In this three part series, I will be reviewing some of the more significant lessons we learned from this particularly devastating event.
In the days leading up to landfall, several factors worked together to disrupt both large and small businesses. Most significant of these was human nature – our natural tendency toward optimistic expectations; ‘The storm may not turn west’, ‘We’ve lived through hurricanes before’ and ‘We have a business continuity plan, so we should be fine’.
Then reality set in. The sheer scope of destruction caused by hurricane Sandy had not been seen before by most people in our area.
First, Sandy caused much more damage than most people were expecting. Damage was both widespread and long-duration. Published power restoration estimates were fuzzy and difficult to read. Actual time-to-repair was difficult to predict.
Second, we lost the Big Three… power, communications and transportation. Losing all three of these concurrently was completely unexpected to most and caused an infrastructure cascade effect. Loss of each hampered the remediation of the other two. Power and communications could not be quickly restored due to transportation issues such as blocked roads and fuel shortages. Road-clearing efforts were hampered by communications issues due to downed lines and failing backup batteries in some cell towers.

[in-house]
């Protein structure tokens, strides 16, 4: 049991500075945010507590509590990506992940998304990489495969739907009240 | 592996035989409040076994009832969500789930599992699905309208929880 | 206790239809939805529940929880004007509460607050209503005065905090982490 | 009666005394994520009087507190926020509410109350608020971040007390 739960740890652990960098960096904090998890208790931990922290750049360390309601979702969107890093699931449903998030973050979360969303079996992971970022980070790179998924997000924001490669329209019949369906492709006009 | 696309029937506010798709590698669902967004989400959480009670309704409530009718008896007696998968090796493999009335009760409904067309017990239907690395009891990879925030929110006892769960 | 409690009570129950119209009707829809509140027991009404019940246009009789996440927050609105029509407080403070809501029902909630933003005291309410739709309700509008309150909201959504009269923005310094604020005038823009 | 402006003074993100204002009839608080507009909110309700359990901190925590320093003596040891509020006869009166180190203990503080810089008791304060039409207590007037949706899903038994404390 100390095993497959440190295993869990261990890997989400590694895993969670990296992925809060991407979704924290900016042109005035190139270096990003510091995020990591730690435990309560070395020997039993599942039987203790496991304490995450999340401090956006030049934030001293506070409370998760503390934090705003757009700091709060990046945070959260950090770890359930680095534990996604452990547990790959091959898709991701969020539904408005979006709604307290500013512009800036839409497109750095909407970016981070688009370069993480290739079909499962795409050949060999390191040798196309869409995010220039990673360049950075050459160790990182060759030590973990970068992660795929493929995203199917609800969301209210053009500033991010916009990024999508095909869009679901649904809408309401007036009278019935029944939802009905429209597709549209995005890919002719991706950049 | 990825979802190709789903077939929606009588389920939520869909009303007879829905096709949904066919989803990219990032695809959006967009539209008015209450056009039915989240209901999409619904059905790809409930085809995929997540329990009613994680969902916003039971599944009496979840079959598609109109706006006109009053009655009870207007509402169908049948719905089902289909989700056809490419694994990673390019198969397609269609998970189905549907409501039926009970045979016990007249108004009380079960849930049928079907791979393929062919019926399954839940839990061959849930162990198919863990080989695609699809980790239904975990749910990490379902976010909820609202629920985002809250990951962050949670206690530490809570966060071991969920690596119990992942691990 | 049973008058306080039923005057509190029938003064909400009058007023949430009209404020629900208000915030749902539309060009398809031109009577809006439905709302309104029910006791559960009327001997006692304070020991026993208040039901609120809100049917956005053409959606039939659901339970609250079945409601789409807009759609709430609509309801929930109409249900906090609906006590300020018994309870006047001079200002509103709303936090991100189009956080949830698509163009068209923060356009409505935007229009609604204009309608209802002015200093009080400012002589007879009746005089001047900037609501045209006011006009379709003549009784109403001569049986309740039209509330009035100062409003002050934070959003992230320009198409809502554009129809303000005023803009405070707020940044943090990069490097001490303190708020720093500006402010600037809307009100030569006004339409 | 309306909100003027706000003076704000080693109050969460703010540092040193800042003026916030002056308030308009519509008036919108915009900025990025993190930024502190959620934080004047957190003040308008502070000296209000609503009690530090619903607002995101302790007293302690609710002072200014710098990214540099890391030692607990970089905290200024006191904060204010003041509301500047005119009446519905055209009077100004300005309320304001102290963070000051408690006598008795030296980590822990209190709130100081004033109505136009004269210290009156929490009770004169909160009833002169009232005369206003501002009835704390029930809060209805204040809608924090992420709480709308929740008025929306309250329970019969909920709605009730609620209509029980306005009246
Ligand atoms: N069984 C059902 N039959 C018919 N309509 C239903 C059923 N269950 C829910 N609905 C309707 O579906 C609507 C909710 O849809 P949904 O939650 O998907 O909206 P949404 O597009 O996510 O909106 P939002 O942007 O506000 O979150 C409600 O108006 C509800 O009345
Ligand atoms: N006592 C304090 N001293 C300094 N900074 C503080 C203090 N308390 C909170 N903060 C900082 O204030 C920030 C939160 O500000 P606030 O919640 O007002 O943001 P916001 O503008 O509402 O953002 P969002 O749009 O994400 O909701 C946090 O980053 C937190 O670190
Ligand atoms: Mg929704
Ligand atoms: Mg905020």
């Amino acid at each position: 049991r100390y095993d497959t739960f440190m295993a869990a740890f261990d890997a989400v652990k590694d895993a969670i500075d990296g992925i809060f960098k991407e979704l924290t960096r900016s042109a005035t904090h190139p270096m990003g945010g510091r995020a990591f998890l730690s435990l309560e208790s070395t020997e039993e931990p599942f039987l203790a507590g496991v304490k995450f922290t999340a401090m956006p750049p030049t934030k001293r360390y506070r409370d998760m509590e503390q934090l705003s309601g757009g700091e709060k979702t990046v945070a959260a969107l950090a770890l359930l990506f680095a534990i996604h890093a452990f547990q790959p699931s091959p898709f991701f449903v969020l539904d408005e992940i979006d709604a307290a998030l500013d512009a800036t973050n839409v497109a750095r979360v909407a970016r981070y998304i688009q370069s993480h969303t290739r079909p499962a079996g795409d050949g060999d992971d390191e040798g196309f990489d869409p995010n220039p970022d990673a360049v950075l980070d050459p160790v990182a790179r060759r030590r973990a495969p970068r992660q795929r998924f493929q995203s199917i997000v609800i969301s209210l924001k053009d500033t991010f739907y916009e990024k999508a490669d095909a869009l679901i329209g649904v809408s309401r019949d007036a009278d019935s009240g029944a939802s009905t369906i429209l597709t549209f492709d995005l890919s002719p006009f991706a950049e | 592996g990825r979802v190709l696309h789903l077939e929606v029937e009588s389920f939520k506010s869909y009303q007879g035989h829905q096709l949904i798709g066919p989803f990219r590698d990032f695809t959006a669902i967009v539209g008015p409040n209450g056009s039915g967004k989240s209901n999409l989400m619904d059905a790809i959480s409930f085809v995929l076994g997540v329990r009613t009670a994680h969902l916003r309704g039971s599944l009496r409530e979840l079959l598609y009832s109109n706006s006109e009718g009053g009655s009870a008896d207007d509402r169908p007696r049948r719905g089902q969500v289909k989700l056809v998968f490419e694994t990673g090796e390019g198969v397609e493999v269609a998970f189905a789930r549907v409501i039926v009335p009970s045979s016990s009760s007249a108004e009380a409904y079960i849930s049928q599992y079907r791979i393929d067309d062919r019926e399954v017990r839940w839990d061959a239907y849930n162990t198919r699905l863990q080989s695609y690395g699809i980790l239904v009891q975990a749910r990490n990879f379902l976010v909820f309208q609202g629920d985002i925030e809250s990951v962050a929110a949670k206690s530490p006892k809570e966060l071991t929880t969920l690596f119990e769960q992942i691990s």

Business continuity plans, for the most part, were designed around predictable scenarios of single-system failure, such as power, or strongly focused on things like server recovery, alternate telco providers and datacenters.
Failure to integrate the possibility of multiple interrelated and mutually interdependent failure points into business continuity plans left many mid-sized businesses unable to operate at even a minimal level.
In my next post, we’ll explore the business impact and what went wrong.
This article is by VelocIT, a fully managed service provider offering outstanding IT support and managed services to growing businesses.